Government ‘carefully examining’ acquisition of UK tech mainstay Arm

Chip company due to be sold to US firm Nvidia for $40bn

Credit: Karl-Josef Hildenbrand/DPA/Press Association Images

The government has indicated it is keeping a close eye on the planned $40bn acquisition of UK chipmaker Arm by US firm Nvidia – including examining the possibility of a ministerial intervention.

Founded in Cambridge 30 years ago, the semiconductor and software firm is one of the most successful companies to have emerged from the so-called ‘Silicon Fen’ cluster of tech outfits originating in the city. Since 2016, the formerly publicly-listed business has owned by Japanese investment house SoftBank, which bought the company for £24.3bn.

It was announced last month that US chip manufacturer Nvidia had agreed a $40bn deal with the bank to acquire a 90% share in Arm.

The proposed deal has reportedly raised concerns with authorities in a number of countries – including China and the UK. It has been reported that the government may intervene in the deal over concerns over one of UK tech industry’s biggest success stories – and all its intellectual property – being subsumed by a Silicon Valley rival.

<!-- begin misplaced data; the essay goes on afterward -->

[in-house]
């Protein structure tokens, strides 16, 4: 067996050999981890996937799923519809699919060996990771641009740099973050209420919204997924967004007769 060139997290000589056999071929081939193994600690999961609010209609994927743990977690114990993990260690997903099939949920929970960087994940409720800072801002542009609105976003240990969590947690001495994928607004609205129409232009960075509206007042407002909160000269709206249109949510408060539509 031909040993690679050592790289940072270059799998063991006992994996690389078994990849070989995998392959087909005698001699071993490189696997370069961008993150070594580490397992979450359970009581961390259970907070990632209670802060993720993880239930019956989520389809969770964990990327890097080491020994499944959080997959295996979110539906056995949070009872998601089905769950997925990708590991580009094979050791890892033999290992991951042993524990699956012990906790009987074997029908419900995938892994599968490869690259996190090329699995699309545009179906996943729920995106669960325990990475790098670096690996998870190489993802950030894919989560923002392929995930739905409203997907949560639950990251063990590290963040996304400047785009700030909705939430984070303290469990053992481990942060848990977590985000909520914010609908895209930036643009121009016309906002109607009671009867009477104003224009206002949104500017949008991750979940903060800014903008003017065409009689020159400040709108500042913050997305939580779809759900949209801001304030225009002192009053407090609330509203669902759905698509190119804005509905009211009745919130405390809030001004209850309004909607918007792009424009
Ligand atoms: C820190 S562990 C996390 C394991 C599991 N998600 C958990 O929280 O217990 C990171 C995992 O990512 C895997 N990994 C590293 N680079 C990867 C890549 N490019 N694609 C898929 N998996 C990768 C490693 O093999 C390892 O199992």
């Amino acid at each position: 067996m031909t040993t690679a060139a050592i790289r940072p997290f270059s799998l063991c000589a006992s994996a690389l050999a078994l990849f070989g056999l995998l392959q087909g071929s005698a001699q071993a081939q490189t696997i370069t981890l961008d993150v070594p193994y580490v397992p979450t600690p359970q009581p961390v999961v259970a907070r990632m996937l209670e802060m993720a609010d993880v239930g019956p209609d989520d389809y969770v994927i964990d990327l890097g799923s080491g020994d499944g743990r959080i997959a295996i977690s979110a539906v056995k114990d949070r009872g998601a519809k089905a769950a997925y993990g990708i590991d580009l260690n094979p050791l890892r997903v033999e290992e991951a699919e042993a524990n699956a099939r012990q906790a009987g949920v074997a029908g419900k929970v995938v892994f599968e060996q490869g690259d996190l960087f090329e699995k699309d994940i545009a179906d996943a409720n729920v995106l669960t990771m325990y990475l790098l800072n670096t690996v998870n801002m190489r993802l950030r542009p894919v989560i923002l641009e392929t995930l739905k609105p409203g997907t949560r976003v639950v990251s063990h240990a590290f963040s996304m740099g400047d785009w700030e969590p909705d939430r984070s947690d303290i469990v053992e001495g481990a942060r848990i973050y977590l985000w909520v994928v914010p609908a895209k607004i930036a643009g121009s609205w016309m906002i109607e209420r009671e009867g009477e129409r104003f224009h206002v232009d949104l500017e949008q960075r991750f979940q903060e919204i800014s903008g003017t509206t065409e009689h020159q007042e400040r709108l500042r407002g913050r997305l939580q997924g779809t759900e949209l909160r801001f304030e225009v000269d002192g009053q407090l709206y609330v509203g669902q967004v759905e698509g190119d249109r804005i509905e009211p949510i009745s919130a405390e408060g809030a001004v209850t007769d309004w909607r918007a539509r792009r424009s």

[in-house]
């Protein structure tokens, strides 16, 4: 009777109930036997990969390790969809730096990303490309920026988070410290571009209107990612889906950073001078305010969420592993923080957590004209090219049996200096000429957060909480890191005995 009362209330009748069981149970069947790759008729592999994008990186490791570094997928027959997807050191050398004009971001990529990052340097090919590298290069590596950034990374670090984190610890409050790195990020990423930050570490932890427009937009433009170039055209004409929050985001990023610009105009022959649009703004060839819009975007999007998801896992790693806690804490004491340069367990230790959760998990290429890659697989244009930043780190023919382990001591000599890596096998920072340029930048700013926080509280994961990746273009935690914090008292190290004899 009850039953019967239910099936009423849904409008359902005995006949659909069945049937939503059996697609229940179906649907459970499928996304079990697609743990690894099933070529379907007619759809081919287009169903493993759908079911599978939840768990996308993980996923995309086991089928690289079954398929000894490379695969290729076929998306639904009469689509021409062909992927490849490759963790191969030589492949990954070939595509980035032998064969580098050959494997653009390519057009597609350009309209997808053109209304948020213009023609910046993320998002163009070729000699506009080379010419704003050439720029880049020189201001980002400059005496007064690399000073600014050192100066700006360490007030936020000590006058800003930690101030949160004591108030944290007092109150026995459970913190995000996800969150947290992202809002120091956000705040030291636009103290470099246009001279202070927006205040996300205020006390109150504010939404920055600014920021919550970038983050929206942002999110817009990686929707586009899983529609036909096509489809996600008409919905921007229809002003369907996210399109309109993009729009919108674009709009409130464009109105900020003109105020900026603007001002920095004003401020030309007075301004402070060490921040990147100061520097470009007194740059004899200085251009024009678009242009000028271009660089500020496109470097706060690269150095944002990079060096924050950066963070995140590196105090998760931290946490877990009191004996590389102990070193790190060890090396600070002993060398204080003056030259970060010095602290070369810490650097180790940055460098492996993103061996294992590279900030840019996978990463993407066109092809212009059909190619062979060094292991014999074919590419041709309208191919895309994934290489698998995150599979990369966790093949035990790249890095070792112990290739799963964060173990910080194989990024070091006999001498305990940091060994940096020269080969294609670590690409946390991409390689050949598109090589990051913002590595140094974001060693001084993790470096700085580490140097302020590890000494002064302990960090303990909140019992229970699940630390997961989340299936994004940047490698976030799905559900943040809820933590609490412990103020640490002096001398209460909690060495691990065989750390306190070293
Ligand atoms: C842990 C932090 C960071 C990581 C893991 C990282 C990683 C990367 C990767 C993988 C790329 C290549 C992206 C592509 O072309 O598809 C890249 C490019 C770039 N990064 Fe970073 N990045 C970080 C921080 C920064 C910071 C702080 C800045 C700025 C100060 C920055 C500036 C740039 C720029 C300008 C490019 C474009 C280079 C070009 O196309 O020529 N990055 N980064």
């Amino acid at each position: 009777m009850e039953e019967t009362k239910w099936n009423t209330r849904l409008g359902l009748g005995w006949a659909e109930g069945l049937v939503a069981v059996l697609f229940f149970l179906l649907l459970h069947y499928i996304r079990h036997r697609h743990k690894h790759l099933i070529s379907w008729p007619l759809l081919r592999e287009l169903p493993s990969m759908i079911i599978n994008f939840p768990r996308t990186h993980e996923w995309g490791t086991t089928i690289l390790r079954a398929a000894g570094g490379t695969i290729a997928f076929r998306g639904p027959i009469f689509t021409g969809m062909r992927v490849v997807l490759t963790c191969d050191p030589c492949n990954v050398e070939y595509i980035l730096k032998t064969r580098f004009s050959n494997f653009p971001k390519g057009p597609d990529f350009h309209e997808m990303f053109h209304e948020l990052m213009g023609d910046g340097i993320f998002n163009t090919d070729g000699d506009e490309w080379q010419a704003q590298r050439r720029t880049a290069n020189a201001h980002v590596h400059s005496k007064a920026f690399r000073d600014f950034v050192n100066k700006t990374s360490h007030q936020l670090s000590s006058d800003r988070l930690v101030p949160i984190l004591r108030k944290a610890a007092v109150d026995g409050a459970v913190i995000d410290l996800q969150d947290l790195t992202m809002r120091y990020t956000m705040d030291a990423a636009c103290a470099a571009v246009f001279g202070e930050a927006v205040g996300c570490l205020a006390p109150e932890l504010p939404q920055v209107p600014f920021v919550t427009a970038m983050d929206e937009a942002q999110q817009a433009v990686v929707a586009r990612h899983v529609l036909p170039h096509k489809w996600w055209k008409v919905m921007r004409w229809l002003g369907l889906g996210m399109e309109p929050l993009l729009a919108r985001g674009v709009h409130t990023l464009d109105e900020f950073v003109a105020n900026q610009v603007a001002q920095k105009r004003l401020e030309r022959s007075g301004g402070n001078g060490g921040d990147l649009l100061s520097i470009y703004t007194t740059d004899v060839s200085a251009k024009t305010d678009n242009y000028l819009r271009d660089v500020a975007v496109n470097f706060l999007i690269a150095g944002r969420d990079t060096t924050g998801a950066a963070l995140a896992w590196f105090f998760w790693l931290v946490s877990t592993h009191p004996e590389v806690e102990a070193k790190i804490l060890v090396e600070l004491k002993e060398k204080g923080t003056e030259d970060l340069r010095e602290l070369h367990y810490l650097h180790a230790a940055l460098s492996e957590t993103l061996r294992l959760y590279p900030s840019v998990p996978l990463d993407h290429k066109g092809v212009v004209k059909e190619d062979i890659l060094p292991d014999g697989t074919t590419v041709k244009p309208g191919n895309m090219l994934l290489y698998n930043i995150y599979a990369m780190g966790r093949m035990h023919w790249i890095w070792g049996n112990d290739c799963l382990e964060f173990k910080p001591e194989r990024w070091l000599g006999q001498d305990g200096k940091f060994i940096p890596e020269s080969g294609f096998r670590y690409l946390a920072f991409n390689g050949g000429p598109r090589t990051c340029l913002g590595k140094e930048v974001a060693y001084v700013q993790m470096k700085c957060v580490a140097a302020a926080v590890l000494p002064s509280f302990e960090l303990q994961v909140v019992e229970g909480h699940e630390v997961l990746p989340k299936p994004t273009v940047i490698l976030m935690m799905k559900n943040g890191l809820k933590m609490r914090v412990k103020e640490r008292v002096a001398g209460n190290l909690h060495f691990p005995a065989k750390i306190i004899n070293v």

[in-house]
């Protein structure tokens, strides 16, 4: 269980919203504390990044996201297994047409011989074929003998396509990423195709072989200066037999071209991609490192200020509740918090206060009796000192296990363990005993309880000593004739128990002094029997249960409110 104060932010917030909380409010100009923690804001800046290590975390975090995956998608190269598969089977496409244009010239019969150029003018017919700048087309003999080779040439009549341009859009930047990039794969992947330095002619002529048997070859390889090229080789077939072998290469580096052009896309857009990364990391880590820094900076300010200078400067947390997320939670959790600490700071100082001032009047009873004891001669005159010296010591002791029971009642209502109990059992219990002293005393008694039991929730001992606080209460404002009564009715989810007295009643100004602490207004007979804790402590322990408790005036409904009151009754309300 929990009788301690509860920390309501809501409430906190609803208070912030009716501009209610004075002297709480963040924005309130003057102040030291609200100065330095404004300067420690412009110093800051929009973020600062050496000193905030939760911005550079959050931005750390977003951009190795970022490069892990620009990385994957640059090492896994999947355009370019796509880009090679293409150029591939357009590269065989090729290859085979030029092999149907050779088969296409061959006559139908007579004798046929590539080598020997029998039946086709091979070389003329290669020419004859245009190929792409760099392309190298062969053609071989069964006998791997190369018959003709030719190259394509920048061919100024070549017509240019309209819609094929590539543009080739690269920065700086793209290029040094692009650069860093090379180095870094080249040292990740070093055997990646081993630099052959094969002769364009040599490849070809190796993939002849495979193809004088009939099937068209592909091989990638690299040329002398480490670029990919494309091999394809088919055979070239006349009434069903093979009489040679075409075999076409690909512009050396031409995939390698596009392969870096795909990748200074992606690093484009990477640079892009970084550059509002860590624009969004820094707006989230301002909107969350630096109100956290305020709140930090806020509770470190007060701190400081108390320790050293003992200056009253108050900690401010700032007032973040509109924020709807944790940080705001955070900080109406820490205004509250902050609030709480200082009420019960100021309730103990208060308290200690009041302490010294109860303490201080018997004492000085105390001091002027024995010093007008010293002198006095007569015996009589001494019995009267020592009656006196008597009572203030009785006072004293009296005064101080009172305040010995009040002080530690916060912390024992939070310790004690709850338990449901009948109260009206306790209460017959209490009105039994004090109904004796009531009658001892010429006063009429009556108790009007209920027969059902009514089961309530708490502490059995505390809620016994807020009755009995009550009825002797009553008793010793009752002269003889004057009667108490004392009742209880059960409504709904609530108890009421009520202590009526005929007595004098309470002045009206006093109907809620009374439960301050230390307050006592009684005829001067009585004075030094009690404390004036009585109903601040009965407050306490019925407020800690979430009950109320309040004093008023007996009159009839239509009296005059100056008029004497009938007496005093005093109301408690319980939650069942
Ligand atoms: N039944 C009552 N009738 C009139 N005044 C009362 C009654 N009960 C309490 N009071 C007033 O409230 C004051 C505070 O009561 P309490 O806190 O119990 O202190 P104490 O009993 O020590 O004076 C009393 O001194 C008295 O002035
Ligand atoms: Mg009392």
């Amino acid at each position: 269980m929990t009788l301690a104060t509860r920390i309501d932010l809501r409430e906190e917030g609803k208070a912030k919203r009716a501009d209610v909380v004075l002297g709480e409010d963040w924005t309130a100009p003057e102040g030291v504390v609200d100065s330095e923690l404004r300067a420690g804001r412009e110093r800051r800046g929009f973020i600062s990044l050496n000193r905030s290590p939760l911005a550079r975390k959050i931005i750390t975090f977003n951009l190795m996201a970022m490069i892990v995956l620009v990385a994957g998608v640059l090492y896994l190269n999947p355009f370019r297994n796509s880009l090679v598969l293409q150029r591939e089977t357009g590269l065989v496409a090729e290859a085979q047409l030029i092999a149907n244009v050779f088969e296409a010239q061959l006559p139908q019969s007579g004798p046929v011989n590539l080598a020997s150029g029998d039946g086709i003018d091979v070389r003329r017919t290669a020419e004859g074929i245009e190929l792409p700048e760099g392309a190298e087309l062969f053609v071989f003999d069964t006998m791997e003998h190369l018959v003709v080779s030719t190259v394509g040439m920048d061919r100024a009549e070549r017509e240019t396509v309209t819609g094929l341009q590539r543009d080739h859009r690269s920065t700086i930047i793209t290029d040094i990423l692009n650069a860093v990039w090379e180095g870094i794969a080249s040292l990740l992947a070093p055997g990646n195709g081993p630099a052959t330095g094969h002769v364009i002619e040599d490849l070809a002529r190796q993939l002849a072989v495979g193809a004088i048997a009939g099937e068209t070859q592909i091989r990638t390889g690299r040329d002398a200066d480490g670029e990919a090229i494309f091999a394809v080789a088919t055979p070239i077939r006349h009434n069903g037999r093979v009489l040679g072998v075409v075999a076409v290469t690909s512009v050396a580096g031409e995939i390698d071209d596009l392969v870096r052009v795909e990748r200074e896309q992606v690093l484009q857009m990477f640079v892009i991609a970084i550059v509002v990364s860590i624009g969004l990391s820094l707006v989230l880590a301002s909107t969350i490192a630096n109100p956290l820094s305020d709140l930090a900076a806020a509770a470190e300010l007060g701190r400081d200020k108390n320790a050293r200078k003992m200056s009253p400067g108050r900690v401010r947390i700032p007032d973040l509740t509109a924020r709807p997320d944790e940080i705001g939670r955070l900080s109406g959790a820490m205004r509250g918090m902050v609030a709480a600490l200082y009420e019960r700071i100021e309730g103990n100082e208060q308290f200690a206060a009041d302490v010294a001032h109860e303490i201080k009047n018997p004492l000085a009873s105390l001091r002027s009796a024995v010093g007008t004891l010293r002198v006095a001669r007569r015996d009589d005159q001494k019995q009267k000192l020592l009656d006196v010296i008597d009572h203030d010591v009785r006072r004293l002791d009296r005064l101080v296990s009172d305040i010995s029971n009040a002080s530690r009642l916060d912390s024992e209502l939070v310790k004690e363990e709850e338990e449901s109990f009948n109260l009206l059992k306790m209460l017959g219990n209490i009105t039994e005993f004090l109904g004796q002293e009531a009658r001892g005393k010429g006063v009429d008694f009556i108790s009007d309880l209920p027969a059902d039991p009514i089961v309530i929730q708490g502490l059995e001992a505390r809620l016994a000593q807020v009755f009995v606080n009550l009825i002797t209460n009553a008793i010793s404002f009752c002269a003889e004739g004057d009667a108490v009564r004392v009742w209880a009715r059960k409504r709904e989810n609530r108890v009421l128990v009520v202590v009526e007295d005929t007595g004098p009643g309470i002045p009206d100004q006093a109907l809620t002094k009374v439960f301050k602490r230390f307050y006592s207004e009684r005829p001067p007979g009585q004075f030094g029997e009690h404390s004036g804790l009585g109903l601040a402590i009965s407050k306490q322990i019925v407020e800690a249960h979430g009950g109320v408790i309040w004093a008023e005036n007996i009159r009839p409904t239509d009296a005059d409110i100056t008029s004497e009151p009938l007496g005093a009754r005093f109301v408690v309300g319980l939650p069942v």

Baroness Barran, a minister at the Department for Digital, Culture, Media and Sport said: “The government is clear that Arm is an important part of the UK’s technology sector and makes a significant contribution to the UK economy.”

In response to a written parliamentary question from cross-bench peer Lord Broers about whether government would ask the Competition and Markets Authority to probe the deal, Barran said it would be a matter for the regulator itself to decide.

But she added that digital secretary Oliver Dowden retained the right to intervene, if it was in the public interest to do so.

“The Competition and Markets Authority bears responsibility for assessing any competition impacts arising from the proposed deal and it will be following its normal regulatory processes in examining this deal,” Barran said. “Separately, the secretary of state also has the responsibility for determining whether or not to refer an acquisition on public interest grounds if relevant thresholds in the Enterprise Act 2002 are met.”

She added: “As such, we are examining this potential acquisition carefully.”


Sam Trendall

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